This is what we discovered: a new concept for serving food. Because we were running low on dishes Nate decided that we should place all food, including the sides, on the same plate, which turned out to be an oven pan. And then we shared the meal. What if there was a restaurant where we could order a few sides and entrees and have them all arrive on one big platter or wooden plate (I know it sounds extravagant, like a Rabelaisian dish or perhaps a feast from the Satyricon if you are feeling decadent), but why not have all of the colors and flavors on the same platter and then share? Forks are knives would be provided of course. I wonder if Nate’s creative idea stems from his dislike of washing dishes, or if it is simply a way to enjoy diverse dishes and have easier access to mixing and combining flavors on the same plate. Despite my preference for many small dishes in small bowls (this must come from my Japanese mother who likes to spread the table with dozens of small plates), I loved this idea of sharing food among many on one surface. It’s kind of like sharing a big table, a concept I first encountered at the Belgian Pain Quotidien restaurant/bakery (just opened in Philly at 15th and Walnut).
For lunch we decided to go out, exhausted and full from the cooking. We ate Dosas at Hampton Chutney (http://www.hamptonchutney.com/), trying the curry chicken and the vegetarian spinach and roasted tomato and cheese. Both were delicious. The Dosa looks and tastes like a very light, crispy crepe. To me, it was almost like a buckwheat galette, the ones they make in Brittany in the west of France.
Back in the city on Friday we made our way to Aldea for lunch for one of the best meals of the week. Aldea is a Portuguese/Iberian influenced restaurant run by the young, talented and handsome Chef George Mendes. We were treated to a curry emulsion as an appetizer, and then shared the arroz con pato (essentially a paella with duck that is so tender you can cut it with your fork like butter), and salty cod mixed with eggs and olives. For dessert we tasted the banana pudding cake, which tasted like a banana flan on top of a crispy, buttery crust. The portions were small but so flavorful that I didn’t mind their size, if anything they were the expected size of a European dish. The twenty-four dollar three-course lunch menu is not to miss: http://aldearestaurant.com/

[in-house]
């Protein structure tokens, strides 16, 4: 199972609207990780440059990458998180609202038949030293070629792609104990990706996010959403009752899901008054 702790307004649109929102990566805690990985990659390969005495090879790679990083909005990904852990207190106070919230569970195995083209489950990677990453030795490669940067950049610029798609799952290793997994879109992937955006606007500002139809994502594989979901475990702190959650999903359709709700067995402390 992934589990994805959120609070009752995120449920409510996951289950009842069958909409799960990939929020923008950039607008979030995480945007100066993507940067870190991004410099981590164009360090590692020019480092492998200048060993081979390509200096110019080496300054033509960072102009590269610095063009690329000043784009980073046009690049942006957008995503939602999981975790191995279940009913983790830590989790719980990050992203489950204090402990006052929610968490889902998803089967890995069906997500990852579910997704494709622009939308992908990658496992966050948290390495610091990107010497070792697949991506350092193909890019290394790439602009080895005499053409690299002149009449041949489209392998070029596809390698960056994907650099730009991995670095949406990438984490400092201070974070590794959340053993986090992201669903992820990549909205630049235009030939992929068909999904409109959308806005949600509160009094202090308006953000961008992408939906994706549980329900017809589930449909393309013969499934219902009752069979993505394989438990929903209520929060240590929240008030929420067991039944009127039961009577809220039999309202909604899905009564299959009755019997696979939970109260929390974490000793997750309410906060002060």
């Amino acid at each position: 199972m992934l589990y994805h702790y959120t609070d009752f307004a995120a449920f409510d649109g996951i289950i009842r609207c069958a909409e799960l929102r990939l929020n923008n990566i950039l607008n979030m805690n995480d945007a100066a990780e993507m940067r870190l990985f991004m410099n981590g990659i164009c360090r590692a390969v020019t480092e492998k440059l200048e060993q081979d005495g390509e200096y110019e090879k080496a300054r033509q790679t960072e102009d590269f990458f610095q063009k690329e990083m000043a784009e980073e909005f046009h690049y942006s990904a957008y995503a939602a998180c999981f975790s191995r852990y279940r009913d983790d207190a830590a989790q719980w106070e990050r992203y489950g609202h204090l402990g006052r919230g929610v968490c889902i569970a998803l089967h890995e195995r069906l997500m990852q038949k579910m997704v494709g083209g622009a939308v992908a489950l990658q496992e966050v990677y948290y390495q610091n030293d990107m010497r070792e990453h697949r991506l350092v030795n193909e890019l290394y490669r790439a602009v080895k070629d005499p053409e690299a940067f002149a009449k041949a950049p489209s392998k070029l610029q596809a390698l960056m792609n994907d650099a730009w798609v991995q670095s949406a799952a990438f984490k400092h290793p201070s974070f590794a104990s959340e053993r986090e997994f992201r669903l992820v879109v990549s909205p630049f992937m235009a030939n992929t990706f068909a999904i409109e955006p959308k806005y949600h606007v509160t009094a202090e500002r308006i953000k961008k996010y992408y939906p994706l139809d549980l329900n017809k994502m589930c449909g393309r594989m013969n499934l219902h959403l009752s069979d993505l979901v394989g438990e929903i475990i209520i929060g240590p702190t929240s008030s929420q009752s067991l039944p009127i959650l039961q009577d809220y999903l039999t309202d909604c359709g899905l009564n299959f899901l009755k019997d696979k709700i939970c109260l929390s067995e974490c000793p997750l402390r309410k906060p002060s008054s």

On Saturday we braced ourselves for a dinner at Momofuku, Ssäm Bar. The wine and beer charmed us, and then came the food…. The famous steamed buns and crispy pork belly buns, the short rib sandwich which was my favorite (with each bite I took I hoped it would never end), the grilled trout with squash, the very very very spicy pork sausage with rice cakes, and the oxtail dumplings. The flavors of the meal were exquisite, and even as we sweated and sipped water to douse the spicy pork sausage, we couldn’t stop ourselves from eating. I did feel a little too overwhelmed by so much pig, pork this and pork that, but for one dinner I didn’t mind the richness of the dishes. The meal was crowned with a late night stop at the Milk Bar, right next door, where I tasted cereal milk and salty pretzel truffles. Cereal Milk tastes like that milk at the bottom of your cereal. It is five dollars, but I recommend at least trying a sip, or if you have a sweeter tooth, you can order the cereal milk milkshakes.
Our culinary journey, away from Kitchen, came to an end.
But of course, we’ve brought a few tastes and glimpses of our world to Kitchen. Kale was a special side, maybe there will be some fennel some-time soon.